Both arousal and satiation are attractive, cunning, baffling, and powerful highs. Arousal comes from amphetamines, cocaine, ecstasy, and the first few drinks of alcohol, and from the behaviours of gambling, sexual acting out, spending, and stealing, and so on.
Arousal causes sensations of intense, raw, unchecked power and gives feelings of being untouchable and all-powerful. It speaks directly to the drive for power.
Arousal makes addicts believe they can achieve happiness, safety, and fulfilment.
Arousal gives the addict the feeling of omnipotence while it subtly drains away all power. To get more power, addicts return to the object or event that provides the arousal and eventually become dependent on it. Arousal addicts become swamped by fear: they fear their loss of power and they fear others will discover how powerless they truly are.
...Satiation high gives the addict a feeling of being full, complete, and beyond pain. (Arousal gives the addict the feeling that the pain can be defeated.) Heroin, alcohol, marijuana, valium, and various behaviours such as overeating, watching TV, or playing slot machines all produce satiation highs.
The satiation high is attractive to certain types of addicts because it numbs the sensations of pain or distress. This pain-free state lasts as long as the individual remains in the mood change created by the addictive ritual. But this type of high attaches the unknowing addict to the grief process. The trance always fades away and sensations always disappear, leaving the addict with the original pain plus the loss of the pleasurable sensations. Over time, satiation addicts are forced to act out more often (if they’re behavioural addicts) or increase their dosages (if they’re substance abusers). The satiation high gains control over the person, always promising relief from pain. Ultimately, however, the pain returns, deeper and more persistent, until it turns into grief and despair.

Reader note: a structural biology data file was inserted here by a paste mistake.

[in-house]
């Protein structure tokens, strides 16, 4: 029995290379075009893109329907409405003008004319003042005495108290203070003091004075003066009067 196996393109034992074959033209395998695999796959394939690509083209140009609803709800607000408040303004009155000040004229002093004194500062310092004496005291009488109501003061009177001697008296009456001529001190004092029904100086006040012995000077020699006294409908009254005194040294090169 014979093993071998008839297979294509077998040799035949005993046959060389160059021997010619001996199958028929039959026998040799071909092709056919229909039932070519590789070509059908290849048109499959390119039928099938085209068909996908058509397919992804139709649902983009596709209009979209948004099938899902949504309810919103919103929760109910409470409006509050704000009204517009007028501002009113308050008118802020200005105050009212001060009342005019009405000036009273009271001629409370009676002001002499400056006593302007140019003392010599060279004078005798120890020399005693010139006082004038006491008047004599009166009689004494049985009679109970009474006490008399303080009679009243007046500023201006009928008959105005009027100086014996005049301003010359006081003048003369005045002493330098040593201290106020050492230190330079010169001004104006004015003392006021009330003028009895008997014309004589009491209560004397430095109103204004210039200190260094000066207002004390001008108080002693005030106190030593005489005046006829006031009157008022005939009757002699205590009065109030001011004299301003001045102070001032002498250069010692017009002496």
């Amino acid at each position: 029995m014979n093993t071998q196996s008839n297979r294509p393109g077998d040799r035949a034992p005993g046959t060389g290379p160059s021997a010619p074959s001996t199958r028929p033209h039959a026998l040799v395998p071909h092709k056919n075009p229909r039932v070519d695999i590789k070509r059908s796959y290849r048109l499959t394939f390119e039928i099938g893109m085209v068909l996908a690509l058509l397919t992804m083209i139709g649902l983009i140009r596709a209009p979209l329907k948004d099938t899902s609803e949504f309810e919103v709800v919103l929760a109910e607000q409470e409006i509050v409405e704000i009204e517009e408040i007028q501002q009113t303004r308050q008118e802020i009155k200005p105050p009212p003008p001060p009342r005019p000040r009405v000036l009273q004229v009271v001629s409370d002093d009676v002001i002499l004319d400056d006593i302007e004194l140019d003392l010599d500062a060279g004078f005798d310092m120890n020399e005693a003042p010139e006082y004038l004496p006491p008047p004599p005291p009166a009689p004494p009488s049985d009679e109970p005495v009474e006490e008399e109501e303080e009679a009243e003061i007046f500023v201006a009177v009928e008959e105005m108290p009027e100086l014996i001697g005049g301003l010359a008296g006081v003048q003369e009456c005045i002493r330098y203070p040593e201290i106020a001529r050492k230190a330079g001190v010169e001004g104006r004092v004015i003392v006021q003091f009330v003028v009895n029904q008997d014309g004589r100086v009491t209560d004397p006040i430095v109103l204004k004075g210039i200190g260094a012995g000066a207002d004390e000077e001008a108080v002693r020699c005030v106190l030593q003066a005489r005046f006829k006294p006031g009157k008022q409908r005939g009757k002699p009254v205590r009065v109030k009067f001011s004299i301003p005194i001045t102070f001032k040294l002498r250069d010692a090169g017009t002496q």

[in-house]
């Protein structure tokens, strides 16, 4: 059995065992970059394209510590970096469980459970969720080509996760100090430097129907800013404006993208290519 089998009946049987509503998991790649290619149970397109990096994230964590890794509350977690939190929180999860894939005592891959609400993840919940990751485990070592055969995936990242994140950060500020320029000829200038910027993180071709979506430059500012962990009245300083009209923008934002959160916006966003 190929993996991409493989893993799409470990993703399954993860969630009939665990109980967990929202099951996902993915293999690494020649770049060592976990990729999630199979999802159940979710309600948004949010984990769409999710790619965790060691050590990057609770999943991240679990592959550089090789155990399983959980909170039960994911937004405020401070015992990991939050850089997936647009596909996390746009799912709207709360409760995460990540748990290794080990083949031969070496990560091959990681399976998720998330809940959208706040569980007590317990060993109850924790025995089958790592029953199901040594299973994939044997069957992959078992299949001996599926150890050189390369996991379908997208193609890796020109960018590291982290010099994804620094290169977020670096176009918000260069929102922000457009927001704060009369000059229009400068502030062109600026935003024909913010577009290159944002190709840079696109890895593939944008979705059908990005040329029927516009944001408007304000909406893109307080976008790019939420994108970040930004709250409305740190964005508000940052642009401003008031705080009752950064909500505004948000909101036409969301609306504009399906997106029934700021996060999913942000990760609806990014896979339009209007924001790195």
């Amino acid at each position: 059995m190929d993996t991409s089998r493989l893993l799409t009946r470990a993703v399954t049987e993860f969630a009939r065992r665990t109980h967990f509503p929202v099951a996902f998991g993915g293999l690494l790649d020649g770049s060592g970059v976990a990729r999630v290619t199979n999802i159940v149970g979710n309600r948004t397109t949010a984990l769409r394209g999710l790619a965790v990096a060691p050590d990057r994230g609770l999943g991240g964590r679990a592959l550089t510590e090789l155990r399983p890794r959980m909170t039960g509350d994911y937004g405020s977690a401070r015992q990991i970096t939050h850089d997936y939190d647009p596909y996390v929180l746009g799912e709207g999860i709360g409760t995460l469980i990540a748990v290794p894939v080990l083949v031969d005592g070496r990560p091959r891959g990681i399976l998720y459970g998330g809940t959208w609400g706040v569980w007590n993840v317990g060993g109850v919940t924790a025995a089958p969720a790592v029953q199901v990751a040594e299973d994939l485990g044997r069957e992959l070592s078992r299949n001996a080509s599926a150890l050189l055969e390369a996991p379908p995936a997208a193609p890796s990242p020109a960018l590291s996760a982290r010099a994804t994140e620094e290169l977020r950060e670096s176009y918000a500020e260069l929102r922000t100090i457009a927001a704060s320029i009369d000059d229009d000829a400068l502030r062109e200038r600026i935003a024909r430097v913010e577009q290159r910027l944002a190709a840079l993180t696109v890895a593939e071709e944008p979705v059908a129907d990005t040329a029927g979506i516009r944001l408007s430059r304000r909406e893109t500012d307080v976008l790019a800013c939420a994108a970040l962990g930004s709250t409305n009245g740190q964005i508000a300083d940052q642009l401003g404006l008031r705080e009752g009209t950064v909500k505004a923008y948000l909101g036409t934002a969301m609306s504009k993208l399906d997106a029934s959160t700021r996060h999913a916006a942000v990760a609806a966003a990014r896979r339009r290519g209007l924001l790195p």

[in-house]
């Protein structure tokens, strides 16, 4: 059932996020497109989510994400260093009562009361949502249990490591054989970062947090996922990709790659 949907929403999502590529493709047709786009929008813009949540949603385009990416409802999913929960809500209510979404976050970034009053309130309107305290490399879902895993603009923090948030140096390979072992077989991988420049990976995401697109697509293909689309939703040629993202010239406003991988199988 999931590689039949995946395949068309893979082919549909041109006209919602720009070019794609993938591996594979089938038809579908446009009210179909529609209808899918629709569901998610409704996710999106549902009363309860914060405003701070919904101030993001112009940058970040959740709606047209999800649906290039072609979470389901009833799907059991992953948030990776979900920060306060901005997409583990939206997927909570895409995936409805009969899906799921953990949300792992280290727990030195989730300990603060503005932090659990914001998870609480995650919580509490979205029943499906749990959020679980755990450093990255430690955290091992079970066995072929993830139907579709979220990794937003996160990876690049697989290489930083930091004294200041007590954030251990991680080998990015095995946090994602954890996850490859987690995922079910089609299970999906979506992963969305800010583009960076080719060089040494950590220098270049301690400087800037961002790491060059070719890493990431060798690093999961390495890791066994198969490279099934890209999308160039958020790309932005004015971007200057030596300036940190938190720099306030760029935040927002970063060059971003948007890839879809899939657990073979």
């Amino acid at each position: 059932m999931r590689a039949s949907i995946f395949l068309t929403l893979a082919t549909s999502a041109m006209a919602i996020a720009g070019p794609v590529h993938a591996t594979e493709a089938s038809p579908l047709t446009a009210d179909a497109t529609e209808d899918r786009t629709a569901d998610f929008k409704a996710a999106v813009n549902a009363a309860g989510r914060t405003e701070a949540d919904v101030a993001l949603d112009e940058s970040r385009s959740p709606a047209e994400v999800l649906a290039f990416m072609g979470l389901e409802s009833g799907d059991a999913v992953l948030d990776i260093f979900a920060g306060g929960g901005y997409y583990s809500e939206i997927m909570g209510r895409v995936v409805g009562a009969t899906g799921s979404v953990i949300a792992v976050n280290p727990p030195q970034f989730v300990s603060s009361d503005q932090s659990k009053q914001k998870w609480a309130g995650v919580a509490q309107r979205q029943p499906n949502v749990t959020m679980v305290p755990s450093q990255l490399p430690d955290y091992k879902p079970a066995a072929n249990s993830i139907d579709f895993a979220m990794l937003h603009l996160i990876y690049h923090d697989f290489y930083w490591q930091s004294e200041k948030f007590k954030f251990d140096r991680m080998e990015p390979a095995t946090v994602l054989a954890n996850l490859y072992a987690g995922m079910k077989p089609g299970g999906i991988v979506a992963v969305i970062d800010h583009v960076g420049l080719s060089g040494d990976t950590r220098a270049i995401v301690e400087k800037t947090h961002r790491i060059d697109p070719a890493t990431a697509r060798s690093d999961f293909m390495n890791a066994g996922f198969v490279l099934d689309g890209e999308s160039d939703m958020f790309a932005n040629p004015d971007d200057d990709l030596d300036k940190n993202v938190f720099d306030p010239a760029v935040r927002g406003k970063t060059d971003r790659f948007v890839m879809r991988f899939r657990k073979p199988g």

Trance state [fantasy] is a state of detachment, a state of separation from one’s physical surroundings. In the trance, one can live in two worlds simultaneously, floating back and forth between the addictive world and the real world, often without others suspecting it. The trance allows addicts to detach from the pain, guilt, and shame they feel, making it extremely attractive. The addict becomes increasingly skilful at living in the trance and using it to cover painful feelings. In the process, he or she gets a sense of power and control, but also becomes dependent on the trance, which is part of the progression of the addictive process. Our attraction to trance-like sensations grows out of our natural desire for transcendence to contact and live within spiritual principles. It is our desire to reconnect with the divine. The sensations of the trance produce a feeling in the individual that connection has taken place. Thus, the trance state is a part of the definition of addiction as a spiritual illness.
Addiction is an illness in which people believe in and seek spiritual connection through objects and behaviours that can only produce temporary sensations. These repeated, vain attempts to connect with the Divine produce hopelessness, fear, and grieving that further alienate the addict from spirituality and humanity, and eventually end in either, death, prison or insanity.